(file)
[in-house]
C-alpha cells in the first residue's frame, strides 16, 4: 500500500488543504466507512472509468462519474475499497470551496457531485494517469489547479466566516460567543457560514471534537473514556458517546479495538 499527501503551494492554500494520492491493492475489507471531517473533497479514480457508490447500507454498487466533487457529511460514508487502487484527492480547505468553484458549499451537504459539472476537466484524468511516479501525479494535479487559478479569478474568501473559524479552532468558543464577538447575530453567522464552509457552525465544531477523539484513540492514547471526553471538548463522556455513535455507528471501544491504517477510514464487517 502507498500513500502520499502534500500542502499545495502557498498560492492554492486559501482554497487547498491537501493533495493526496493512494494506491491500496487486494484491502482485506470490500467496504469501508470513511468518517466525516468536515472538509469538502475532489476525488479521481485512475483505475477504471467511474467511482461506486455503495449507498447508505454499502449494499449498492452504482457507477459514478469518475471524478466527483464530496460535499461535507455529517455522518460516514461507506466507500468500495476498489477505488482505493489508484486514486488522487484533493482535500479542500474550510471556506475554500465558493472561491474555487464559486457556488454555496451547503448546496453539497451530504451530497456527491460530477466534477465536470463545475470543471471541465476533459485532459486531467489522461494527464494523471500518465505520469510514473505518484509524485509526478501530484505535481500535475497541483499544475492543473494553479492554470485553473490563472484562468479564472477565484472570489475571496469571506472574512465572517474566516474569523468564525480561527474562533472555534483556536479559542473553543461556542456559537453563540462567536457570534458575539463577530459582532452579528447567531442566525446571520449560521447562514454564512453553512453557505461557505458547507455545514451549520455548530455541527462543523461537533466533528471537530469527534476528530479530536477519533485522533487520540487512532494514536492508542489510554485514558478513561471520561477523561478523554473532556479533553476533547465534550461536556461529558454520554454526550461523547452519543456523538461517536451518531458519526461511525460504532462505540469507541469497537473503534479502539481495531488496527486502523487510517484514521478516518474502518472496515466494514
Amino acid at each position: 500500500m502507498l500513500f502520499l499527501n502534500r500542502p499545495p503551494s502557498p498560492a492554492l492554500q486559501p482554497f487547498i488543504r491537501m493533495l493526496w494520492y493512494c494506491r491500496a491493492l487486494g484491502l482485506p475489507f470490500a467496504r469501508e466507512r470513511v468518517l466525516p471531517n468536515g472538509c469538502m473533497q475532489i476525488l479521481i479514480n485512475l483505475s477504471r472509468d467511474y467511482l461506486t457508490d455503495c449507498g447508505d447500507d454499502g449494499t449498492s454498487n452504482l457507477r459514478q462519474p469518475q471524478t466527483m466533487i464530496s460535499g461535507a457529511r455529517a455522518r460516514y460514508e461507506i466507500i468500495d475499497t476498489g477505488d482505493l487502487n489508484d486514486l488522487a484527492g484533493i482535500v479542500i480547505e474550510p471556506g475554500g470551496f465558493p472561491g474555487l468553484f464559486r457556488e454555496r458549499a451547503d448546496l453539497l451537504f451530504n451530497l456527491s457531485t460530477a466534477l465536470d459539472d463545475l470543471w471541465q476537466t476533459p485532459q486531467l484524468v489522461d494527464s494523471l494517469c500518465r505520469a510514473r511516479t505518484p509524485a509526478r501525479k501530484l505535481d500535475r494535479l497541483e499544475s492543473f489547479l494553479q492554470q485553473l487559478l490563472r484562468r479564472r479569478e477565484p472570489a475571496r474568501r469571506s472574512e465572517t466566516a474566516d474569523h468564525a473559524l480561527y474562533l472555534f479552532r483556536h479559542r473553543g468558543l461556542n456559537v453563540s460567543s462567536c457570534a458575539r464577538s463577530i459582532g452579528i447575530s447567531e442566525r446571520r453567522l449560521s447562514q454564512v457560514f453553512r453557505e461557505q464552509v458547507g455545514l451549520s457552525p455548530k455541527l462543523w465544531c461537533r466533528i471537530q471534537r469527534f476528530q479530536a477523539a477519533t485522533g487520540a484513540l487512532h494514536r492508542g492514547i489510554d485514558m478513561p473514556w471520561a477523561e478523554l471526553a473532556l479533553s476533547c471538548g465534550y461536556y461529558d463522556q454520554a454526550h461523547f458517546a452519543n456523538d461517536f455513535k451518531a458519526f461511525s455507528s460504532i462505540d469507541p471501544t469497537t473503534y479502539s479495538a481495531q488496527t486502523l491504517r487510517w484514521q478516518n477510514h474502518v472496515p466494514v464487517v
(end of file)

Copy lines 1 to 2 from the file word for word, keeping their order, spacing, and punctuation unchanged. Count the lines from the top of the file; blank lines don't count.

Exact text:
[in-house]
C-alpha cells in the first residue's frame, strides 16, 4: 500500500488543504466507512472509468462519474475499497470551496457531485494517469489547479466566516460567543457560514471534537473514556458517546479495538 499527501503551494492554500494520492491493492475489507471531517473533497479514480457508490447500507454498487466533487457529511460514508487502487484527492480547505468553484458549499451537504459539472476537466484524468511516479501525479494535479487559478479569478474568501473559524479552532468558543464577538447575530453567522464552509457552525465544531477523539484513540492514547471526553471538548463522556455513535455507528471501544491504517477510514464487517 502507498500513500502520499502534500500542502499545495502557498498560492492554492486559501482554497487547498491537501493533495493526496493512494494506491491500496487486494484491502482485506470490500467496504469501508470513511468518517466525516468536515472538509469538502475532489476525488479521481485512475483505475477504471467511474467511482461506486455503495449507498447508505454499502449494499449498492452504482457507477459514478469518475471524478466527483464530496460535499461535507455529517455522518460516514461507506466507500468500495476498489477505488482505493489508484486514486488522487484533493482535500479542500474550510471556506475554500465558493472561491474555487464559486457556488454555496451547503448546496453539497451530504451530497456527491460530477466534477465536470463545475470543471471541465476533459485532459486531467489522461494527464494523471500518465505520469510514473505518484509524485509526478501530484505535481500535475497541483499544475492543473494553479492554470485553473490563472484562468479564472477565484472570489475571496469571506472574512465572517474566516474569523468564525480561527474562533472555534483556536479559542473553543461556542456559537453563540462567536457570534458575539463577530459582532452579528447567531442566525446571520449560521447562514454564512453553512453557505461557505458547507455545514451549520455548530455541527462543523461537533466533528471537530469527534476528530479530536477519533485522533487520540487512532494514536492508542489510554485514558478513561471520561477523561478523554473532556479533553476533547465534550461536556461529558454520554454526550461523547452519543456523538461517536451518531458519526461511525460504532462505540469507541469497537473503534479502539481495531488496527486502523487510517484514521478516518474502518472496515466494514